At a time when Christian missionaries were propagating their religion in the state, two young Hindu men in Amritsar set out to counter it with a 20 by 26-inch four-page newspaper. Little did they know that ‘Akhbaar Sri Darbar Sahib Sri Amritsar Ji’, printed on lithographic limestone, would go into history as the first Punjabi […]
At a time when Christian missionaries were propagating their religion in the state, two young Hindu men in Amritsar set out to counter it with a 20 by 26-inch four-page newspaper. Little did they know that ‘Akhbaar Sri Darbar Sahib Sri Amritsar Ji’, printed on lithographic limestone, would go into history as the first Punjabi newspaper.
Experts feel that even after 150 years, by and large Punjabi journalism is still to grow out of its religious boundaries.
“The newspaper was started on March 1, 1867. So, this year marks 150 years of Punjabi journalism,” says Prof Narinder Singh Kapoor, former dean, Punjabi University, Patiala.
Prof Narinder Singh has documented ‘Akhbaar Sri Darbar Sahib Sri Amritsar Ji’ as the “first-ever Punjabi newspaper published in Gurmukhi script” in his Punjabi book ‘Development of Punjabi Journalism’.
Munshi Hari Naryan was the editor of the newspaper and Firaya Mal, the manager. The two were followers of Hindi language.
Priced at two annas, the handwritten newspaper would carry a picture of Darbar Sahib on the masthead and the matter — mainly translated from other papers — was set in two columns.
The name — ‘Akhbaar Sri Darbar Sahib Sri Amritsar Ji’ — gave the impression that the newspaper was inclined towards Sikh religion but, in reality, the fortnightly from Amritsar was started for the propaganda of Hindu religion and would use Hindi written in Gurmukhi script.
“It was a pro-establishment newspaper as it didn’t have a single word on the anti-British Kuka Movement,” Prof Kapoor says.
As per different works on the history of Punjabi journalism, this paper was followed by a bilingual Hindi and Gurmukhi paper ‘Sukib Sambodhni’, which was brought out by Pandit Santokh Singh in 1875.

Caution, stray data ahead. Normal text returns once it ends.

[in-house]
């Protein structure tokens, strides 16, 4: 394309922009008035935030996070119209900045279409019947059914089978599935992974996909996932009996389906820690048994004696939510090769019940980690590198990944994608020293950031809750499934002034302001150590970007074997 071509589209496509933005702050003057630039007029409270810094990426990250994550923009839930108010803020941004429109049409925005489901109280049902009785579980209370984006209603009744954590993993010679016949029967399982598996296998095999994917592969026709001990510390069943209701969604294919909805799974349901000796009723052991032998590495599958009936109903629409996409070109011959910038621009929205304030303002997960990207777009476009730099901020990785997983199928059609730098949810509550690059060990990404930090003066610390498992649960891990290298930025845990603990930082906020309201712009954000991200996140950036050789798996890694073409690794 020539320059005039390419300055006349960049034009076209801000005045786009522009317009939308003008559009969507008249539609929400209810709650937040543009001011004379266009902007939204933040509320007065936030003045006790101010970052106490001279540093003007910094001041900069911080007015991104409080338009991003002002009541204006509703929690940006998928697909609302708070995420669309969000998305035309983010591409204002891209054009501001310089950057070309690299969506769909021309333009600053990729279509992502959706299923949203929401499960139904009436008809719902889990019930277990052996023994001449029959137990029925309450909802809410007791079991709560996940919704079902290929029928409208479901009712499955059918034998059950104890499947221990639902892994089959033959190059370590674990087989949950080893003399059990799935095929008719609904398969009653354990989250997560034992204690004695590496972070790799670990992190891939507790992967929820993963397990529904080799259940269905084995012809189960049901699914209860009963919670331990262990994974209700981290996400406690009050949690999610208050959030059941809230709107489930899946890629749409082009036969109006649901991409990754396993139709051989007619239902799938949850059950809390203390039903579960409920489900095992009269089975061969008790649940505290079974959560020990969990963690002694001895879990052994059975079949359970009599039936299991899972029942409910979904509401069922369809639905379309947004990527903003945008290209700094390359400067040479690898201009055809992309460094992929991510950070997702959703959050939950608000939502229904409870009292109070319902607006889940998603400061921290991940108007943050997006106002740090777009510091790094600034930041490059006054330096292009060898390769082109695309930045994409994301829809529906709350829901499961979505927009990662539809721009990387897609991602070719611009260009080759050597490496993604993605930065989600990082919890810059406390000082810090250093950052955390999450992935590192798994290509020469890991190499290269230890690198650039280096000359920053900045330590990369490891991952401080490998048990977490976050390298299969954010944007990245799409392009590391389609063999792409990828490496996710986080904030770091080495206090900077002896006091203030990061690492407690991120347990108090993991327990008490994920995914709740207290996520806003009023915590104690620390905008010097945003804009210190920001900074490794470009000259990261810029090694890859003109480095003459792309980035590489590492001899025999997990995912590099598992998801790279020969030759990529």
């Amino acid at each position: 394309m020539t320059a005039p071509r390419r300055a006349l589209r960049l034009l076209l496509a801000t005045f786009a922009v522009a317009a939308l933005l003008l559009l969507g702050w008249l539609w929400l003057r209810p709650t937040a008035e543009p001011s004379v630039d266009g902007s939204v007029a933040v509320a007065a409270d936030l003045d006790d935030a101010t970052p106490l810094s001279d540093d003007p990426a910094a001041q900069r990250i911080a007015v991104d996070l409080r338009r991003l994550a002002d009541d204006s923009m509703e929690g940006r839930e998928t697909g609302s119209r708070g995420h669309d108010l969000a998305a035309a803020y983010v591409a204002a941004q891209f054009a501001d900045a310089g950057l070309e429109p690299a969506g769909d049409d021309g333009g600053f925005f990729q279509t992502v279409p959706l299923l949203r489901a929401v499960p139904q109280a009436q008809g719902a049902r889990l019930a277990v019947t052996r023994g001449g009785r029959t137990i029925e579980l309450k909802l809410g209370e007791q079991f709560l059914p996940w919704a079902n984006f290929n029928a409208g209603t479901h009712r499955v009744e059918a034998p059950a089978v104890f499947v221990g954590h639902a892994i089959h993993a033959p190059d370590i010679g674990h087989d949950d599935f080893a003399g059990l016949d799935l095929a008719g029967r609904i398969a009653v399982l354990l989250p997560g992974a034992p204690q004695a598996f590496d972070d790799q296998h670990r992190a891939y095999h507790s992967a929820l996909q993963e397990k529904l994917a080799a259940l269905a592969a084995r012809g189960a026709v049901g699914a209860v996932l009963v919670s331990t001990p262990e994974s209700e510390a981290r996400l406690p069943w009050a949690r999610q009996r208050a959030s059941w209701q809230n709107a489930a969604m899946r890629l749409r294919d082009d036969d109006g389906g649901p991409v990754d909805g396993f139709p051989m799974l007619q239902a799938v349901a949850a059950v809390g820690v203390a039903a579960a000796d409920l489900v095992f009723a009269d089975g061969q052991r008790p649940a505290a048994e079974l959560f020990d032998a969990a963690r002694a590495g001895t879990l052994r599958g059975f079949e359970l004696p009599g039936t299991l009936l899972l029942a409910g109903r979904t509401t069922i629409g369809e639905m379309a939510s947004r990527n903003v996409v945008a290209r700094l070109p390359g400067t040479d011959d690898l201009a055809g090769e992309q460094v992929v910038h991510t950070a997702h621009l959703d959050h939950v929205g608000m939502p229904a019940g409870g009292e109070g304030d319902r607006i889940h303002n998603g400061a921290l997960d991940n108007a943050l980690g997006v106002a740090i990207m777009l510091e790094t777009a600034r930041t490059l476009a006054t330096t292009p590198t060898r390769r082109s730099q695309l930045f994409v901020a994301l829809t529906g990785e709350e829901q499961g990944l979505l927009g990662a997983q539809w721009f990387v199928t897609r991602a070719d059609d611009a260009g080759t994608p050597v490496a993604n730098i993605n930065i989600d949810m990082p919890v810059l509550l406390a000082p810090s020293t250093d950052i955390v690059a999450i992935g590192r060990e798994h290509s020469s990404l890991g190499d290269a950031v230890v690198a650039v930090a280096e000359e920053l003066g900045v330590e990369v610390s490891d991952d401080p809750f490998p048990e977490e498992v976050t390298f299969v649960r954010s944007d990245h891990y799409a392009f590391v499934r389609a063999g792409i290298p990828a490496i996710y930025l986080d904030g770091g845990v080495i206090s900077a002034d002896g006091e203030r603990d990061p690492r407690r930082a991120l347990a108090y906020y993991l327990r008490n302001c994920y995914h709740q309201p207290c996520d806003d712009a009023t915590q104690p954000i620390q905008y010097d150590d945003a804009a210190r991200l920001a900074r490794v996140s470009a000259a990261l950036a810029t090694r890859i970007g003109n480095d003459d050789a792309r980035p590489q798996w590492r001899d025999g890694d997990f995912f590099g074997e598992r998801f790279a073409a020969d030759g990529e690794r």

“Most of the newspapers in Punjabi brought out over the next 40 years were religiously-driven,” says Dr Megha Singh, former assistant editor, Punjabi Tribune. He is the author of a book titled ‘History of Punjabi Journalism’.
By the beginning of the 20th century, Punjabi newspapers started gaining ground as a weapon of resistance to the British colonial rule. Historians term first 19 years of the 20th century as a vibrant period in the history of Punjabi journalism, when 80 newspapers were brought out, but most of them did not last a year. Those were the times when distinction between views and news was easily made.
The Ghadar uprising and the Jallianwala Bagh massacre gave birth to political journalism in Punjabi language. Charan Singh ‘Shaheed’ was the most popular journalist of those times.
According to historians, the next 15 years of journalism starting from 1920 was influenced by the Akali movement.
It is remembered as the “most glorious period”.
“The popularity of Punjabi newspapers was such that they would sell in black. A large section of society learned Punjabi only to know what was being reported in the newspapers,” says Prof Kapoor.
This phase is marked by ‘invention of headlines’, beginning of publication of advertisements, and contribution to the development of modern Punjabi literature.
When it comes to contemporary times, experts feel that the maximum space in Punjabi journalism is still captured by newspapers started on communal lines.
“Like most newspapers in other languages, Punjabi journalism has failed to set new trends,” says Prof Kapoor.
About the current scenario, Navjit Johal, former head of the journalism department, Punjabi University, feels that except for one or two organisations, Punjabi journalism is not attracting the best of talent because of low salaries.